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Spotlight on the Viability Initiative: Granite State Market Match

This post was originally published  on the New Hampshire Food Alliance website

The New Hampshire Food Alliance is excited to announce the Farm, Fish, and Food Enterprise Viability Initiative.  This initiative entails several areas of opportunity where the network can create conditions that will lead to more profitable and sustainable farm, fish, and food enterprises including Education, Land Resources and Access, Market Development, and Food Accessibility. In order to illustrate the great work that is already being done in these areas, we have compiled a series of blog posts to share success stories. This Spotlight on the Viability Initiative focuses on the opportunity area of Food Accessibility.

close up of hand holding pint of plums and wooden dollar coins at farmers market, credit: John BenfordTony, a New Hampshire Food Stamp recipient, was told that to lose weight he needed to eliminate sweets and highly processed foods from his diet. Thanks to a partnership between the New Hampshire Food Bank and Wholesome Wave, New Hampshire SNAP (Food Stamp) recipients can now receive extra funds for the purchase of fruits and vegetables at farmers’ markets. Called Granite State Market Match, the program matches SNAP dollar for dollar (up to a $10 cap in some locations) at participating markets. With the Market Match program, Tony now shops at four different participating farmers’ markets, giving him an extra $40 each week to spend on healthy food options. With the matching funds, Tony has not only made healthier food choices (he has lost 65 pounds), but he is also supporting local farms. 

For farmers, the additional income from the program is seen as a win-win: “We benefit financially, the customers benefit financially [and] we all are happier and healthier.” Farmers at the Hollister Family Farm believe that Granite State Market Match is a, “smart move for customers, financially.” Additionally, “as customers learn about us as farmers, they learn about the vegetables. [I] love that customers are eating well.”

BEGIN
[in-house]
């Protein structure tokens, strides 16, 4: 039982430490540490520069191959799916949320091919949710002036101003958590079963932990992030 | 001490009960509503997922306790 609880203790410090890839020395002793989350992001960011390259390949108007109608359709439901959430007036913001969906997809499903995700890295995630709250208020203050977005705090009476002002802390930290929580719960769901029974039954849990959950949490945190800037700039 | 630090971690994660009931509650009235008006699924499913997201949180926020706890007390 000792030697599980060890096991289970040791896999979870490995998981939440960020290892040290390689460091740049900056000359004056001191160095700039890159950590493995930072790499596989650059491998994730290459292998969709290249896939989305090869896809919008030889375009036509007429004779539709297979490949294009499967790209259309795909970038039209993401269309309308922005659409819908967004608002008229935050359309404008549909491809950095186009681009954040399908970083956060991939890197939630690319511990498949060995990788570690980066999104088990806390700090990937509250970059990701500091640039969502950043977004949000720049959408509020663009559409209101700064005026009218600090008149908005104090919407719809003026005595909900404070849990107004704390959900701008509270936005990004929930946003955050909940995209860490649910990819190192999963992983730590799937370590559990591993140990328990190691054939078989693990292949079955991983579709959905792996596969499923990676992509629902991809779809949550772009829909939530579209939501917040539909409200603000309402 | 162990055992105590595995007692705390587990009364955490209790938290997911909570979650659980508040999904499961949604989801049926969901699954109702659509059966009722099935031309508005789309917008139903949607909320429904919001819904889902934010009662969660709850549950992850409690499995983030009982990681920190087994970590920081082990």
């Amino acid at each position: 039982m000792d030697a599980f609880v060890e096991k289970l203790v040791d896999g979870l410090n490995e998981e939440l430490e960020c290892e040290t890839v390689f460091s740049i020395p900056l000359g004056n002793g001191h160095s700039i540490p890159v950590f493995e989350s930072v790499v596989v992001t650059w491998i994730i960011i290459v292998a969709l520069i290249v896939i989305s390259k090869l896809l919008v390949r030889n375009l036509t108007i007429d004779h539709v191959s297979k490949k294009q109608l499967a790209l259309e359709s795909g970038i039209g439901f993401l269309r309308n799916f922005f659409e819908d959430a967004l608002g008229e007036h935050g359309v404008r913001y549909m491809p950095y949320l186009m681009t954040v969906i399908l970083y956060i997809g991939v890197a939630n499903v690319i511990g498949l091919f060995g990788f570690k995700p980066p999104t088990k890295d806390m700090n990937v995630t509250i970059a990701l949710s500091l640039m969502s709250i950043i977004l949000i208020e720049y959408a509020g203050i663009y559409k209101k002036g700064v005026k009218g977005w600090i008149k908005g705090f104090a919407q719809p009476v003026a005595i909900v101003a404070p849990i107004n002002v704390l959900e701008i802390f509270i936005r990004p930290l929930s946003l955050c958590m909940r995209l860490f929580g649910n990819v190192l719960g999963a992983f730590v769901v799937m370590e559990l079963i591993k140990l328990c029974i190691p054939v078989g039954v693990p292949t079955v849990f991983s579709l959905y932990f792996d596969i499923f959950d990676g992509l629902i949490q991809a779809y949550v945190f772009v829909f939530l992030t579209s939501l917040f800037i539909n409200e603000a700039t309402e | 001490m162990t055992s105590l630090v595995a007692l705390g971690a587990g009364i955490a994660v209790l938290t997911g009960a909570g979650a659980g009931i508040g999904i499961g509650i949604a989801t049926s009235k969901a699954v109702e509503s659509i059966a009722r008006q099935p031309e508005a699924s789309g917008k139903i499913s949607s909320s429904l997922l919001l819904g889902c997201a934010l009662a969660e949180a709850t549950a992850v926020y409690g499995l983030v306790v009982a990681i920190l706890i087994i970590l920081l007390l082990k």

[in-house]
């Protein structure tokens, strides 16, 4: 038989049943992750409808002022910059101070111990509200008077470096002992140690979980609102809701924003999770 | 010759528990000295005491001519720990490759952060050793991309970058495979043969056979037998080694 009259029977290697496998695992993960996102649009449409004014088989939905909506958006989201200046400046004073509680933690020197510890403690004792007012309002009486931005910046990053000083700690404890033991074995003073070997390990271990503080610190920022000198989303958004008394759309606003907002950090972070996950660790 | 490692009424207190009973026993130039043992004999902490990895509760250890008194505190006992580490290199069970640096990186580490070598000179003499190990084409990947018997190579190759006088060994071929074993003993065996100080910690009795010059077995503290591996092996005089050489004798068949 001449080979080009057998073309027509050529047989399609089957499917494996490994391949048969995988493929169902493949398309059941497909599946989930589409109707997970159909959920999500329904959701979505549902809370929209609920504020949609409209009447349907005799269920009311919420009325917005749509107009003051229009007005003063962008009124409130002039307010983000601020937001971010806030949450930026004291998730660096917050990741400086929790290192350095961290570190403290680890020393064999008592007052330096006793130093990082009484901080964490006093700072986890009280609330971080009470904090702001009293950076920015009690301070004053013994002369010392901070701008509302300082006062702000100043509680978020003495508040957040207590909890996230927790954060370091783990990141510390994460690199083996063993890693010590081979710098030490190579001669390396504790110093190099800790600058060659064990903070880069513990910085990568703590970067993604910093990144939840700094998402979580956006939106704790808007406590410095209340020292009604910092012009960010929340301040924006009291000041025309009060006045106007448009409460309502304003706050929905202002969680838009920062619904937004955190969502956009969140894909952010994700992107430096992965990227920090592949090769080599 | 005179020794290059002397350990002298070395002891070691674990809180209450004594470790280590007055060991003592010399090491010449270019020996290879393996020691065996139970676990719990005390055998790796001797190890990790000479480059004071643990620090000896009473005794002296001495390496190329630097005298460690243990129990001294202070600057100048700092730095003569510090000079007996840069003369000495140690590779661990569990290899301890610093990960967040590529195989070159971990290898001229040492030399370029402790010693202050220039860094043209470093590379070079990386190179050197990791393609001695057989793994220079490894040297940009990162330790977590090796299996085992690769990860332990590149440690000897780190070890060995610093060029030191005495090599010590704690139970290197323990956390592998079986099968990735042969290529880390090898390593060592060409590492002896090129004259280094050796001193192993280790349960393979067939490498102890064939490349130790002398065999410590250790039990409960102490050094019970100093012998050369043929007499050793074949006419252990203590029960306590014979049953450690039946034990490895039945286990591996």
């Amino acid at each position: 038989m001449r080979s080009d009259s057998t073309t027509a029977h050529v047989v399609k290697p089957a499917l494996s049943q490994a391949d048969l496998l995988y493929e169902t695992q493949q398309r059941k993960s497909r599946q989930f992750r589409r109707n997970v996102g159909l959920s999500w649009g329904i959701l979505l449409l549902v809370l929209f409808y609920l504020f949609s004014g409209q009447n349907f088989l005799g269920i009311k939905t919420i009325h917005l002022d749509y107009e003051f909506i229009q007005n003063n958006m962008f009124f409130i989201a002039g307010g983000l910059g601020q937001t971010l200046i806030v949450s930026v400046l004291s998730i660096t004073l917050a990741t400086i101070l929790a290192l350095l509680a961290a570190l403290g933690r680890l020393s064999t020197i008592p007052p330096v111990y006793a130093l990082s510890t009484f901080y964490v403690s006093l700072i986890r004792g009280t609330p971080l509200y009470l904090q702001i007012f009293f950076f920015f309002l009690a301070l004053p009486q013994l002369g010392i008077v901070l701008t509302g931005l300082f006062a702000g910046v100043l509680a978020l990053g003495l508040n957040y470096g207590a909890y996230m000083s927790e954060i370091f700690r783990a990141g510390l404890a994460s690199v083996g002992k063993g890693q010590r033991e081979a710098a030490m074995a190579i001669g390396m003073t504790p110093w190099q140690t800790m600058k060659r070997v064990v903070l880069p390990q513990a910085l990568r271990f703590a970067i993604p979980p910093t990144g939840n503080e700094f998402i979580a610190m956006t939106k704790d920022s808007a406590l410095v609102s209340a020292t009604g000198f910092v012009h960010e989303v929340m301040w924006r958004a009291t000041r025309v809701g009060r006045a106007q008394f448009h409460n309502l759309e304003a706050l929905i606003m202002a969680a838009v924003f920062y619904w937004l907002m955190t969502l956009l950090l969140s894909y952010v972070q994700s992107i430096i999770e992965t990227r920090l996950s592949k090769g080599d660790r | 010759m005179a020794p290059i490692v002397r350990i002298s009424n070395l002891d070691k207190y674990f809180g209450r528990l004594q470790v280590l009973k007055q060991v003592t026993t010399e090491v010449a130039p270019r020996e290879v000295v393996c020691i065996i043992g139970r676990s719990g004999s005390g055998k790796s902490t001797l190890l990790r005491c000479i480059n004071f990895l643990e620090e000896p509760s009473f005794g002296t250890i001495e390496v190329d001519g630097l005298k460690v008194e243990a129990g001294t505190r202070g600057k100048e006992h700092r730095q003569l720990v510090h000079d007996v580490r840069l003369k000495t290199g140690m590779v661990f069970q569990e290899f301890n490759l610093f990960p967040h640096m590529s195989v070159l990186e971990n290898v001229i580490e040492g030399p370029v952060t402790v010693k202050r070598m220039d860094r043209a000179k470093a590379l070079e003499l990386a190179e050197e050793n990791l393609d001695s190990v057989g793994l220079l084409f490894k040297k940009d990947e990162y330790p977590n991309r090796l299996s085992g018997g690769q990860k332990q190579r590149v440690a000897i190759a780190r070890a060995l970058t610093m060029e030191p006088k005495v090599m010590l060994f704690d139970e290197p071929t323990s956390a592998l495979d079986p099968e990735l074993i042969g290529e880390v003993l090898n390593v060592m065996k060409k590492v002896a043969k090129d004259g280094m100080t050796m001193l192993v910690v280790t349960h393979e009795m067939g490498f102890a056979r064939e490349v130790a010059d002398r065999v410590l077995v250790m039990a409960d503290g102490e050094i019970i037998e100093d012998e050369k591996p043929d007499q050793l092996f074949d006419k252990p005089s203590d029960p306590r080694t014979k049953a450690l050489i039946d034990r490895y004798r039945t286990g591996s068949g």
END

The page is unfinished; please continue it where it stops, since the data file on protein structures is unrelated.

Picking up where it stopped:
The NH Food Bank, a sub-awardee of the USDA Food Insecurity Nutrition Incentive grant, will distribute $130,000 (over 3 years) to New Hampshire Food Stamp recipients, which with the match from recipients could add up to over $300,000 for farmers as income. This is a great example of how a systems approach to addressing one problem—limited accessibility—leverages resources to enhance another aspect of the system—increasing farmer income. In addition, eating a healthier diet translates into “price-less” benefits for consumers, and reduced health care costs for us all.  By focusing on food accessibility within the Viability Initiative, we can respond to challenges and opportunities across food system sectors.

 

Jennifer Wilhelm is a Research and Planning Associate with the New Hampshire Food Alliance. Her work focuses on the research, data analysis, and communication aspects of the NH Food Alliance network. Currently she is working on a research report of the socio-economic state of New Hampshire’s food system, which evaluates different food systems metrics (production and distribution, farm and fishery viability, supply and demand, food access and security, public health, and organized efforts and network collaborations). Jennifer is also a doctoral candidate in agroecology at the University of New Hampshire. She is using spatial analyses, as well as agricultural land-use scenario modelling to determine where agricultural production can be increased in New England and at what ecological costs. 

Photo courtesy of John Benford Photography


Featured image courtesy of John Benford Photography